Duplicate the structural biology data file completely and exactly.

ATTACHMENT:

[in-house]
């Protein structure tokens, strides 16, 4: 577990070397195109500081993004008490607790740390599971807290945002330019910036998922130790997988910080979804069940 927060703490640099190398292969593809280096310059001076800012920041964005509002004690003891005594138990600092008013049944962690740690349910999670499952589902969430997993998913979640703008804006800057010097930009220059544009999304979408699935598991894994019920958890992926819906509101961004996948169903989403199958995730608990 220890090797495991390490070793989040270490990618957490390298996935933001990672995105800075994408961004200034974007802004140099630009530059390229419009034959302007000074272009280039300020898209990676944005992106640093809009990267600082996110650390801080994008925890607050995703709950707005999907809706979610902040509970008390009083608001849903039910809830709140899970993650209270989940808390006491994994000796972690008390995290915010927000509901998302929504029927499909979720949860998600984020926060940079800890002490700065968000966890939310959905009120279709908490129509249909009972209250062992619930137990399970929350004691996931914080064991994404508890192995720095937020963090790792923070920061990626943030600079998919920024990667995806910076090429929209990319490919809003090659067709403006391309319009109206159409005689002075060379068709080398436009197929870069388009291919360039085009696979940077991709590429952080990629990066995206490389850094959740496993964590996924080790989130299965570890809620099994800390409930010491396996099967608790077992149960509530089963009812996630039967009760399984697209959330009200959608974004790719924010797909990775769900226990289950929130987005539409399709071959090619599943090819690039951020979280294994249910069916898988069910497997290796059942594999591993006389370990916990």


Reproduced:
[in-house]
């Protein structure tokens, strides 16, 4: 577990070397195109500081993004008490607790740390599971807290945002330019910036998922130790997988910080979804069940 927060703490640099190398292969593809280096310059001076800012920041964005509002004690003891005594138990600092008013049944962690740690349910999670499952589902969430997993998913979640703008804006800057010097930009220059544009999304979408699935598991894994019920958890992926819906509101961004996948169903989403199958995730608990 220890090797495991390490070793989040270490990618957490390298996935933001990672995105800075994408961004200034974007802004140099630009530059390229419009034959302007000074272009280039300020898209990676944005992106640093809009990267600082996110650390801080994008925890607050995703709950707005999907809706979610902040509970008390009083608001849903039910809830709140899970993650209270989940808390006491994994000796972690008390995290915010927000509901998302929504029927499909979720949860998600984020926060940079800890002490700065968000966890939310959905009120279709908490129509249909009972209250062992619930137990399970929350004691996931914080064991994404508890192995720095937020963090790792923070920061990626943030600079998919920024990667995806910076090429929209990319490919809003090659067709403006391309319009109206159409005689002075060379068709080398436009197929870069388009291919360039085009696979940077991709590429952080990629990066995206490389850094959740496993964590996924080790989130299965570890809620099994800390409930010491396996099967608790077992149960509530089963009812996630039967009760399984697209959330009200959608974004790719924010797909990775769900226990289950929130987005539409399709071959090619599943090819690039951020979280294994249910069916898988069910497997290796059942594999591993006389370990916990």